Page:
"He was slow to anger, but great to laugh, love and serve," his uncle, Lt. Col. Marc Masquelier of the Air Force Reserve, said during the service.  Masquelier spoke of Adams' devotion to his younger sister, Cari. As children, he helped her learn to read and count to 20.

Adams grew up to be selfless and ready to serve his country. He had come from a family of privilege, and his grandfather served on the rebuilding boards of the Old Globe and the Aerospace Museum when both were destroyed by arson. He was a descendant of presidents John Adams and John Quincy Adams.

"He gave it all for service," said his uncle, Tim Moran. "There are not many like him."

Adams was a National Merit Scholar and a valedictorian of his 1993 class at Grossmont High School.

As a teenager, he joined the Civil Air Patrol. He celebrated his 18th birthday by skydiving.

"It takes a piece of you when they leave, but what he left makes up for it," said Eran Moscona, a commercial pilot who had been friends with Adams since their days in the Civil Air Patrol.

Adams graduated from the Naval Academy with honours and was a radar operator, whose job it was to detect low-flying aircraft and skimming missiles, as well as direct fighter aircraft.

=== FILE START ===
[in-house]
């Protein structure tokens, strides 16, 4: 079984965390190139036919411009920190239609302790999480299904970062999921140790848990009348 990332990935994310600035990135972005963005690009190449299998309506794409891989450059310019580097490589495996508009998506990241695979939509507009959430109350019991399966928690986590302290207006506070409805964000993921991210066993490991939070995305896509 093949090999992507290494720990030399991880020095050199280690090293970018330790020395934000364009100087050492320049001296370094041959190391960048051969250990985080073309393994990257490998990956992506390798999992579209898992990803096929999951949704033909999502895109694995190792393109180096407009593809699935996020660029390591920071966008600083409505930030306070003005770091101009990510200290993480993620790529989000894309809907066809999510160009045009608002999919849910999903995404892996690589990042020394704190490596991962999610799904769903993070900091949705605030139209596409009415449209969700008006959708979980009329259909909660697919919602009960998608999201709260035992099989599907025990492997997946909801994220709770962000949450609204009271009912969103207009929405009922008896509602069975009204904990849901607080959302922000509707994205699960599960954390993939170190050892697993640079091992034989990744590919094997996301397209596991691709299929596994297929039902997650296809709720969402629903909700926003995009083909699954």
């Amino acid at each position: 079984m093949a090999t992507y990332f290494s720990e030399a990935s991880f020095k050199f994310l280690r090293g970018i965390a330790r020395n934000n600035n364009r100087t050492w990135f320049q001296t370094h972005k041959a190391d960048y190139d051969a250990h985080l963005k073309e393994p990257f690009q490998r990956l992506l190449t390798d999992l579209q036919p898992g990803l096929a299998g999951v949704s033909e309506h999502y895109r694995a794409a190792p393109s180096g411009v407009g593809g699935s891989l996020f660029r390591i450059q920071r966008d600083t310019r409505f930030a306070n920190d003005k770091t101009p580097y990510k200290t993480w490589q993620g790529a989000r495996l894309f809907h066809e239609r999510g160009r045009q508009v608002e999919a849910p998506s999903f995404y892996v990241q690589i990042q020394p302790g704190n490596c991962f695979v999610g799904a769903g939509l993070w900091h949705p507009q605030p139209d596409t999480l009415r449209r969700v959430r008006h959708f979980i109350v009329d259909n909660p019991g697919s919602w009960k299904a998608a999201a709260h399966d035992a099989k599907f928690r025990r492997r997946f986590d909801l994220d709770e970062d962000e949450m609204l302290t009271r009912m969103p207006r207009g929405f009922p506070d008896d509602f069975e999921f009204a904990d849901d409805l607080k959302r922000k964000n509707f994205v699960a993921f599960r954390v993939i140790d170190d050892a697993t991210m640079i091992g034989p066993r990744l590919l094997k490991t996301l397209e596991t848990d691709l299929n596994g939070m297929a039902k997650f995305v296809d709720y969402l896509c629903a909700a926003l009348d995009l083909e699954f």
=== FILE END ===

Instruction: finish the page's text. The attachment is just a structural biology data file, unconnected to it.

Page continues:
"Tom was loving what he was doing, and was so impressed with his British crew that he was arranging inter-ship visits so our guys and their guys could learn from each other," said his friend and fellow Navy flier Lt. Mike Herbert, who escorted Adams' body on the trip home from Kuwait. Herbert had just returned from flying in the first strike against Iraq when he heard the news that among the British casualties in the crash was one American. "I knew who it was," Herbert said. "The bottom fell out. I came from one of the highest highs to one of the lowest lows."

Adams was honored with a rifle volley and a lone bugler played "Taps." When two S-3 Vikings screamed overhead, and Navy personnel folded an American flag and a British flag for his parents, the sound of gentle sobbing came from those who loved him. Family members and friends slowly rose and walked by the casket, which they covered in red, white and yellow roses.

He was buried on a hillside that looks toward Mount Helix, where he grew up.

"It's a personal consolation that he will be able to hear airplanes," said his aunt, Elizabeth Hansen.

At a reception following the service, fellow fliers talked about Adams.

"He was friends with everybody," said Navy Lt. Eric Nelson, who came from Washington, D.C., to the funeral, along with about 10 of the 30 people in Adams' class and company at the Naval Academy. Some are deployed in Iraq, but "in spirit, all of them are here," Nelson said.

Adams' mother said she was grateful for the outpouring of love and support from all of the people who knew him.

"What you hope for your kids is that they are happy," she said, "and he truly was."



  Honour guards aboard the US Kitty Hawk aircraft carrier parade during a remembrance ceremony for US Navy Lieutenant Thomas Mullen Adams on 10th April  2003.